Web development improves, but native still reigns

More organizations are adopting bring-your-own-device initiatives, but this process means that they will also need to provide effective applications to streamline everyday operations. If a program is too difficult to navigate or does not have the features the user needs, the app will not be utilized, wasting the time and resources used in its development. As more mobile devices enter the workplace, it will be integral to consider what software building components will be most beneficial and will likely produce a successful program.

When it comes to modern applications, the debate tends to be around comparing native methods and Web development approaches. While it seems that HTML5 form has made substantial headway in the potential of Web apps, native coding remains the most popular choice for developers. In fact, according to a mobile analytics report by Flurry, native software accounts for 86 percent of U.S. consumers' mobile activities, coming in at six times greater than the amount of mobile Web usage. This research shows that developers are choosing to go with the coding used on popular operating systems rather than experimenting with HTML5 than spans cross-platform. Because HTML5 is much younger than other languages and is still maturing, this makes it harder for developers to consider it as a programming option.

"It is still too early to predict the trajectory apps will take in 2014," Flurry said. "But one thing is clear — apps have won and the mobile browser is taking a back seat. Now every company in the world, including Google, is adjusting to that reality."

Filling in the app gap
While it's a start to have a mobile vision in mind, developers need to have a strategy for how to deploy their software and what resources they'll use to build it. TechTarget noted that in the case of enterprises, "There's an app for that" doesn't apply to every situation. Businesses must consider which programs will be safe for use and how to create apps that will improve overall operations. According to the December 2013 Citrix Mobility Report, only 9 percent of programs used in organizations were mobile applications. This shows a substantial chance for Web approaches like HTML5 development to rise and be more broadly accepted by the development community. Experimentation with the platform will enable app builders to share their findings with other developers to create better software with the new programming method and help HTML5 reach its true potential in providing a true cross-device experience.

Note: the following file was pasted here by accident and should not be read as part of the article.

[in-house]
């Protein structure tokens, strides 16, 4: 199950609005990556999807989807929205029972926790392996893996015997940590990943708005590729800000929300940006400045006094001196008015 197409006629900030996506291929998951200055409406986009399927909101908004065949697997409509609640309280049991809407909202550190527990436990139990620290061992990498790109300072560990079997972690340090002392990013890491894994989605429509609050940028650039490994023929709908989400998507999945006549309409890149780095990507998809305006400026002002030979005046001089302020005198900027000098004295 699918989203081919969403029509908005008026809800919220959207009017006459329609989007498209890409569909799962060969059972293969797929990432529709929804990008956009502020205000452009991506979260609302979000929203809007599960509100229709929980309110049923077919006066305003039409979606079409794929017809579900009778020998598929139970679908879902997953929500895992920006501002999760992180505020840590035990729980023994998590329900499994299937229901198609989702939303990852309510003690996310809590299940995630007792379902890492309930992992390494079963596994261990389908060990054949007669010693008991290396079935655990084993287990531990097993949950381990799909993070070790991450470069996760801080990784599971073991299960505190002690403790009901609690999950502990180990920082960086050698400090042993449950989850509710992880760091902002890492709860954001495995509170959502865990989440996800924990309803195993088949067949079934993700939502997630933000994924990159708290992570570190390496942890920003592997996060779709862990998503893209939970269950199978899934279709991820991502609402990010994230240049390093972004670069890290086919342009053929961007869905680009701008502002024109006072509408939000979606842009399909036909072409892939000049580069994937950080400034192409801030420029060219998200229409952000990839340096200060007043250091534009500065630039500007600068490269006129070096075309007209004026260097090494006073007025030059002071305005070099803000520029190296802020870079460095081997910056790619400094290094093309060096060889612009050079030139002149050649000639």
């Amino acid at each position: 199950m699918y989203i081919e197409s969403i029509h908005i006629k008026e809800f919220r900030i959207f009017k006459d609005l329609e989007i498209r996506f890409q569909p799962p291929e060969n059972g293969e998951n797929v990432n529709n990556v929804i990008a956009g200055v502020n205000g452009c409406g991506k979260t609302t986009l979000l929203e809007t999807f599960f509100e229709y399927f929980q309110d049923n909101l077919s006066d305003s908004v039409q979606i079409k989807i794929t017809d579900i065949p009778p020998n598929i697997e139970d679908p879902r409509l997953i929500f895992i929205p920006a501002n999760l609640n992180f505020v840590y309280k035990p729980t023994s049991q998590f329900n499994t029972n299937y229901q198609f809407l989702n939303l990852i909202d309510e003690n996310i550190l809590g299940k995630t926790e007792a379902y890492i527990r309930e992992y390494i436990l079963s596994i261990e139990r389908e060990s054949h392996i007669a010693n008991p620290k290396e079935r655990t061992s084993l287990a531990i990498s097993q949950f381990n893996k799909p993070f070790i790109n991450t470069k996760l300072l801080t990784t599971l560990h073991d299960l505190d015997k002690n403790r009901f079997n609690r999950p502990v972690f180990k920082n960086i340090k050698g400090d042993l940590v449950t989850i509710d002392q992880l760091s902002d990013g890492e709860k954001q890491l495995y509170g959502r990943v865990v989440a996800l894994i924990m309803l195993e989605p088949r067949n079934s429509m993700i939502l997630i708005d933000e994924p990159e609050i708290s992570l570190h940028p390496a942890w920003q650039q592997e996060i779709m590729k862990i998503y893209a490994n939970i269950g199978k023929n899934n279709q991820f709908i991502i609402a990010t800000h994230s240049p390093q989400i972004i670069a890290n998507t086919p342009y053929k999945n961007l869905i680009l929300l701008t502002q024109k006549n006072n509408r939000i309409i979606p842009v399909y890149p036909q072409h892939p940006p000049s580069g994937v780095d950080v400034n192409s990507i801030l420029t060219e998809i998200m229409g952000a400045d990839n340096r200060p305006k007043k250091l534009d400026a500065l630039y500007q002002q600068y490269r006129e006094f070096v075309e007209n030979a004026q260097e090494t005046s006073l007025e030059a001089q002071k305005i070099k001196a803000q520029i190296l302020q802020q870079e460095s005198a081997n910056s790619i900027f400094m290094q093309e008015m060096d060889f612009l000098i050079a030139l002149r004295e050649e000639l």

"When you look at all of these efforts combined, there's a clear recognition that enterprise mobile apps aren't where they need to be to meet users' needs," TechTarget stated. "There's not always an app for that in the IT department, but if this work continues, one day there will be."

Building an optimal mobile app
There are numerous different options for software creation, from leveraging the C# chart to deploying jQuery components. However, by using a hybrid approach, developers could make something truly unique that will span a range of devices and uses. App Developer Magazine contributor Tuukka Ahoniemi noted that while HTML5 has a lot of potential in terms of deploying robust programs on any mobile platform, by itself, it hasn't been able to live up to user expectations. By leveraging a hybrid method, organizations can use HTML5 to drive seamless code updates and real-time data exchange while also utilizing native programming to provide more control over app performance.

"To make the hybrid or pure native strategy work, the answer is to adopt an applications development framework that has been designed from the ground up for cross-platform, that avoids the restrictions of the proprietary native software model and which provides a variety of implementation languages to suit hybrid application development," Ahoniemi wrote.


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